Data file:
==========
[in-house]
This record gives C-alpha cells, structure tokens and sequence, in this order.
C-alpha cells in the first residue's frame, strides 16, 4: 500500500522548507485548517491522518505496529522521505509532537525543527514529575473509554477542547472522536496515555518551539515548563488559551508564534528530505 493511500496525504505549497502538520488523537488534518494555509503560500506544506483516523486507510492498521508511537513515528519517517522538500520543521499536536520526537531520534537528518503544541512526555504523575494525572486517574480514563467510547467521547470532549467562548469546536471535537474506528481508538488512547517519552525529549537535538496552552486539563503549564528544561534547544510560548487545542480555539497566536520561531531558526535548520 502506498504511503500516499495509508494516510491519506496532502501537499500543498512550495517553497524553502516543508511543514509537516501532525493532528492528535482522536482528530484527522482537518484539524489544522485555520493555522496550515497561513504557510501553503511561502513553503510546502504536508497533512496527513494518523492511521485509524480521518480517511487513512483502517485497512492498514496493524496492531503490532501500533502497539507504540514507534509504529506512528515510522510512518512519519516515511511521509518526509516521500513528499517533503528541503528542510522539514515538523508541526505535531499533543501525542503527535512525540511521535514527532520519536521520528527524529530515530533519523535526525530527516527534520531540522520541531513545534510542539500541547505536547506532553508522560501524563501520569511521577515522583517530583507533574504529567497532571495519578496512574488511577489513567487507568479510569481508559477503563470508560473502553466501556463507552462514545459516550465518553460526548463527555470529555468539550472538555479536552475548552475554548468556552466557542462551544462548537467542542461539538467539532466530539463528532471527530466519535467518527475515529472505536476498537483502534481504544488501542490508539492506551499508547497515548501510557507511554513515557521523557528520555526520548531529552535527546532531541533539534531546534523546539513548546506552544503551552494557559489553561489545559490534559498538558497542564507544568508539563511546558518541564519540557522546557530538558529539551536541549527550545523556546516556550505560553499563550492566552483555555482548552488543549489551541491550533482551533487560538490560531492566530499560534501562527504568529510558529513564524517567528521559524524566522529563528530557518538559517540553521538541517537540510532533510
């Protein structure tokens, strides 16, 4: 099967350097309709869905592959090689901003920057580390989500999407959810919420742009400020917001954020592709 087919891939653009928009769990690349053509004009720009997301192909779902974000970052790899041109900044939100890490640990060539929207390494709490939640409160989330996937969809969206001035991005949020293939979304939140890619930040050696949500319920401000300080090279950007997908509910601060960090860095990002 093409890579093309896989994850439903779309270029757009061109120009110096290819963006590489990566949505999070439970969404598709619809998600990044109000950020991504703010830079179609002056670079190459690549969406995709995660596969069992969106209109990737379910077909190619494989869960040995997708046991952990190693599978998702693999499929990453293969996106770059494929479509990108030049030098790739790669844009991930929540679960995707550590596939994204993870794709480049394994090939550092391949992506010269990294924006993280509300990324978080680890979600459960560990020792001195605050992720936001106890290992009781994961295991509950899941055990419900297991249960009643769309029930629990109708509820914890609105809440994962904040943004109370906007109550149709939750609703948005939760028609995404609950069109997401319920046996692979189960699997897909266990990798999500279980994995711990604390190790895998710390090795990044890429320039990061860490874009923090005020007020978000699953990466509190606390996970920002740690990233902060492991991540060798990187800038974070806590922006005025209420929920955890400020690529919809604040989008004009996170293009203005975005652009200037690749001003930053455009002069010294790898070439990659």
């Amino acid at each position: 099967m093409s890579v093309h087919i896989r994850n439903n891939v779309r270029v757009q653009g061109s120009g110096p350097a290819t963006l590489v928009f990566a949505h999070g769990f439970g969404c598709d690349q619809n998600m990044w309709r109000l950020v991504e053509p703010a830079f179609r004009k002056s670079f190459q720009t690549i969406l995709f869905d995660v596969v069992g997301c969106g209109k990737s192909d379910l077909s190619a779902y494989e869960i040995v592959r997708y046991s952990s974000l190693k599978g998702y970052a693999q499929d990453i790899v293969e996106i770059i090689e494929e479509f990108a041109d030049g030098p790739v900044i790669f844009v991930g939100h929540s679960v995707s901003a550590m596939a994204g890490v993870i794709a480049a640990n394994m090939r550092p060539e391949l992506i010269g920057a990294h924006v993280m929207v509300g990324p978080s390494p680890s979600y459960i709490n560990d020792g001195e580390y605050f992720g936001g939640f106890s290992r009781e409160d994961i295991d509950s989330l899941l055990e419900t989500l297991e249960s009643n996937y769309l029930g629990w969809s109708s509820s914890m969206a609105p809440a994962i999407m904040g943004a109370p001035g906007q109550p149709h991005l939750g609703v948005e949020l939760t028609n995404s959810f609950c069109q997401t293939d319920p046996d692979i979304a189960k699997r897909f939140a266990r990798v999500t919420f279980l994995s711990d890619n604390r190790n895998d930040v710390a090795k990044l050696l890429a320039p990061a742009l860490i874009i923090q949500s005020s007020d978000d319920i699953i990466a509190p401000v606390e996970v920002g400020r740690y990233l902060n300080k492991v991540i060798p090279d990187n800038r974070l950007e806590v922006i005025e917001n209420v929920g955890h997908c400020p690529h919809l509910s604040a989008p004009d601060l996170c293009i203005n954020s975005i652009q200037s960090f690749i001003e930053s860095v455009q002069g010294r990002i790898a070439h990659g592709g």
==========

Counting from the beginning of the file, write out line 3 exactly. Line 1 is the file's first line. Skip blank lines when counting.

C-alpha cells in the first residue's frame, strides 16, 4: 500500500522548507485548517491522518505496529522521505509532537525543527514529575473509554477542547472522536496515555518551539515548563488559551508564534528530505 493511500496525504505549497502538520488523537488534518494555509503560500506544506483516523486507510492498521508511537513515528519517517522538500520543521499536536520526537531520534537528518503544541512526555504523575494525572486517574480514563467510547467521547470532549467562548469546536471535537474506528481508538488512547517519552525529549537535538496552552486539563503549564528544561534547544510560548487545542480555539497566536520561531531558526535548520 502506498504511503500516499495509508494516510491519506496532502501537499500543498512550495517553497524553502516543508511543514509537516501532525493532528492528535482522536482528530484527522482537518484539524489544522485555520493555522496550515497561513504557510501553503511561502513553503510546502504536508497533512496527513494518523492511521485509524480521518480517511487513512483502517485497512492498514496493524496492531503490532501500533502497539507504540514507534509504529506512528515510522510512518512519519516515511511521509518526509516521500513528499517533503528541503528542510522539514515538523508541526505535531499533543501525542503527535512525540511521535514527532520519536521520528527524529530515530533519523535526525530527516527534520531540522520541531513545534510542539500541547505536547506532553508522560501524563501520569511521577515522583517530583507533574504529567497532571495519578496512574488511577489513567487507568479510569481508559477503563470508560473502553466501556463507552462514545459516550465518553460526548463527555470529555468539550472538555479536552475548552475554548468556552466557542462551544462548537467542542461539538467539532466530539463528532471527530466519535467518527475515529472505536476498537483502534481504544488501542490508539492506551499508547497515548501510557507511554513515557521523557528520555526520548531529552535527546532531541533539534531546534523546539513548546506552544503551552494557559489553561489545559490534559498538558497542564507544568508539563511546558518541564519540557522546557530538558529539551536541549527550545523556546516556550505560553499563550492566552483555555482548552488543549489551541491550533482551533487560538490560531492566530499560534501562527504568529510558529513564524517567528521559524524566522529563528530557518538559517540553521538541517537540510532533510